Friday, January 27, 2012

Braised Cipollinis

This recipe came about for two very disparate reasons.  Several years ago someone fed me these amazing onions at their BBQ.  They had been cooked for hours with olive oil and spices.  They were divine!  I've been trying to replicate them since with only mild success.

Then while reading up for the GAPS diet I found out that onions heal the gut and they are one of the allowed vegetables at the very beginning of the intro diet.  A light bulb went off.  Let me combine the best of both of these and come up with an onion dish that tastes great and helps the gut heal.  While it is best to use fresh herbs, dried will also work.  Butter isn't allowed during the first few days of intro but dairy is introduced fairly early into the GAPS diet.  At that point, if diary is tolerated, the sauce can be used.

Cipollinis are small sweet onions and totally worth it to try and find them.  They are Italian so you might have more success in a store with Italian foods.  I find them in Whole Foods and they are showing up in farmer's markets as well.  While this recipe isn't quite as good as what I had at the BBQ, it is still a great side dish and it heals your gut!!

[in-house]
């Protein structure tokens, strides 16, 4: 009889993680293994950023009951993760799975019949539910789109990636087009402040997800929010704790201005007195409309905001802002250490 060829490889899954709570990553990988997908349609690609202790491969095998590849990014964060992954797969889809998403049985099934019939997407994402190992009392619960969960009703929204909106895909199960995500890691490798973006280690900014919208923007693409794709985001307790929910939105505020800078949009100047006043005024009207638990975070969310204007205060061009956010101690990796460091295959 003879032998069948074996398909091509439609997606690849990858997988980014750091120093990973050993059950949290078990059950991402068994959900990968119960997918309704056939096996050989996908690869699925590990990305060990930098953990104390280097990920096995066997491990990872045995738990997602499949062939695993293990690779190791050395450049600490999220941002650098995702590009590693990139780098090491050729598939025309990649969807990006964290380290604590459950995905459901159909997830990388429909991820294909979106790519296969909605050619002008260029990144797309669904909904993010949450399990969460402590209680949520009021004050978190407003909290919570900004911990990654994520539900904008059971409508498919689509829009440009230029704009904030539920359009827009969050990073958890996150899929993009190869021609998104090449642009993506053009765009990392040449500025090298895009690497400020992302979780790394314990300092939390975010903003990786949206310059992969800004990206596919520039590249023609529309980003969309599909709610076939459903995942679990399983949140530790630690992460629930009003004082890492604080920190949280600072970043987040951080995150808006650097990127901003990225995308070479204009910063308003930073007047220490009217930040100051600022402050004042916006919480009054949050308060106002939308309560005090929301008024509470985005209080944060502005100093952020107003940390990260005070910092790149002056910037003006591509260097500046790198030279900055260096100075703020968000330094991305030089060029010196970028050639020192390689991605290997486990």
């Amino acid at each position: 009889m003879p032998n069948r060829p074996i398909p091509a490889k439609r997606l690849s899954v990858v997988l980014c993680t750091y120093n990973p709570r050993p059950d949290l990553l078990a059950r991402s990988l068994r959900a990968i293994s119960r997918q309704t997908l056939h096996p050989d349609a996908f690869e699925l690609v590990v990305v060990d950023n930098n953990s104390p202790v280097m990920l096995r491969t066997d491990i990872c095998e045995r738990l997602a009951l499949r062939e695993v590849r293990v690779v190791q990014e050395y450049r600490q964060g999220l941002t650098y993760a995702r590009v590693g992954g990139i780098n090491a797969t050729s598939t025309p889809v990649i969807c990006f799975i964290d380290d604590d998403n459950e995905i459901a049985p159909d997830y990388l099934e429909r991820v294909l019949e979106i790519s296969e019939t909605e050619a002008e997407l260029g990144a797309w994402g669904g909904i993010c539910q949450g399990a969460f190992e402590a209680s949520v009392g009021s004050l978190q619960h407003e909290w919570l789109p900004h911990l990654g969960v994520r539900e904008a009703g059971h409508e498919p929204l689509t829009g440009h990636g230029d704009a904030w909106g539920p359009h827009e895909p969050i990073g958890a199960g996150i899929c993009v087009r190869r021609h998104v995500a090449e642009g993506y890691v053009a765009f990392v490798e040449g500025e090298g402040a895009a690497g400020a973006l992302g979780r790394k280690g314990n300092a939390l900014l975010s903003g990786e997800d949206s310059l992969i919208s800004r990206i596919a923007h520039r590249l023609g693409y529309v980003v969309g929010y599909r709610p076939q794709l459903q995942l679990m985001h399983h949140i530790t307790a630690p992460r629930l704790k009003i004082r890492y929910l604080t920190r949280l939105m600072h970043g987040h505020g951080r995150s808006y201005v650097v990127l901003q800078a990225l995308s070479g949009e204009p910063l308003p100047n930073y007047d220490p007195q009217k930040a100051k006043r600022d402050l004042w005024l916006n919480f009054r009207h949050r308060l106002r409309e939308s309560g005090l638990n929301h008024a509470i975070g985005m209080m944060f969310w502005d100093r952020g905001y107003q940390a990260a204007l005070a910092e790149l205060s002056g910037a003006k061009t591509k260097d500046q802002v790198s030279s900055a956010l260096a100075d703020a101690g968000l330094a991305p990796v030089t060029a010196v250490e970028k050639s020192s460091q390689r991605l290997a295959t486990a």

serves 2

6-8 cipollini onions
~1/4c Basic Beef Stock
sea salt and pepper
1T pastured butter (for optional sauce)


  1. Trim the bottoms off the onions and peel.  Leave a little of the stalk intact for decoration.  Leave the onion basically intact.
  2. Place bottom side down in a shallow pan.  All onions should touch the pan bottom.
  3. Add the beef stock which should be gelatinous at this point.  When it melts you should have about a 1/4" - 1/2" of liquid in the bottom of the pan.
  4. Sprinkle herbs over onions.  Be generous.
  5. Sprinkle salt and pepper over onions.
  6. Cover and simmer on low heat for about a half hour until onions are very soft.  Check during cooking to make sure the liquid hasn't boiled off.  You don't want burned onions.
  7. Serve as is or make sauce to cover them.
  1. Remove onions from broth, set aside and cover them to keep them warm.
  2. Bring broth to a boil and reduce broth by half.